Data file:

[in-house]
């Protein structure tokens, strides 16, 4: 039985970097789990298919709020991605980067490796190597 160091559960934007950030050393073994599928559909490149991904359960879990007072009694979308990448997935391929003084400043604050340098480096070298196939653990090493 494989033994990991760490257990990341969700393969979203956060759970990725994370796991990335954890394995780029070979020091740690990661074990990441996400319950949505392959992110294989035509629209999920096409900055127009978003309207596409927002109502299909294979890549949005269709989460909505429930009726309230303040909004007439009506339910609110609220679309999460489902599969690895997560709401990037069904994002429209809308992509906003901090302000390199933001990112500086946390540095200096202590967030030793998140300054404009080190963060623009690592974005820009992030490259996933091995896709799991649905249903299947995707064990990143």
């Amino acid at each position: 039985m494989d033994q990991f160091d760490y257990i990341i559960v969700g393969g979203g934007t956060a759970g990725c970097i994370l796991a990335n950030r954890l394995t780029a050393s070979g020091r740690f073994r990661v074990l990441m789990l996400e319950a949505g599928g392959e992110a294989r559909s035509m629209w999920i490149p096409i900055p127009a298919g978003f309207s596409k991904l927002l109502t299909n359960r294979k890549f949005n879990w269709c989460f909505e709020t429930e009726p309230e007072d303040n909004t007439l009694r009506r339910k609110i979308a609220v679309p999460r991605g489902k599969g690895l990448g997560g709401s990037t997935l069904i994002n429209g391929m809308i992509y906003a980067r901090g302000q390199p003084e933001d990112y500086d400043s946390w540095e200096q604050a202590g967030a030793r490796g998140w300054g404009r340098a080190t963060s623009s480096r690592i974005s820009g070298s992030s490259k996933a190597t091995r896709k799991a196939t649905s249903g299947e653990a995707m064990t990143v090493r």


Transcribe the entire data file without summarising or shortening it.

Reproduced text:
[in-house]
């Protein structure tokens, strides 16, 4: 039985970097789990298919709020991605980067490796190597 160091559960934007950030050393073994599928559909490149991904359960879990007072009694979308990448997935391929003084400043604050340098480096070298196939653990090493 494989033994990991760490257990990341969700393969979203956060759970990725994370796991990335954890394995780029070979020091740690990661074990990441996400319950949505392959992110294989035509629209999920096409900055127009978003309207596409927002109502299909294979890549949005269709989460909505429930009726309230303040909004007439009506339910609110609220679309999460489902599969690895997560709401990037069904994002429209809308992509906003901090302000390199933001990112500086946390540095200096202590967030030793998140300054404009080190963060623009690592974005820009992030490259996933091995896709799991649905249903299947995707064990990143």
């Amino acid at each position: 039985m494989d033994q990991f160091d760490y257990i990341i559960v969700g393969g979203g934007t956060a759970g990725c970097i994370l796991a990335n950030r954890l394995t780029a050393s070979g020091r740690f073994r990661v074990l990441m789990l996400e319950a949505g599928g392959e992110a294989r559909s035509m629209w999920i490149p096409i900055p127009a298919g978003f309207s596409k991904l927002l109502t299909n359960r294979k890549f949005n879990w269709c989460f909505e709020t429930e009726p309230e007072d303040n909004t007439l009694r009506r339910k609110i979308a609220v679309p999460r991605g489902k599969g690895l990448g997560g709401s990037t997935l069904i994002n429209g391929m809308i992509y906003a980067r901090g302000q390199p003084e933001d990112y500086d400043s946390w540095e200096q604050a202590g967030a030793r490796g998140w300054g404009r340098a080190t963060s623009s480096r690592i974005s820009g070298s992030s490259k996933a190597t091995r896709k799991a196939t649905s249903g299947e653990a995707m064990t990143v090493r």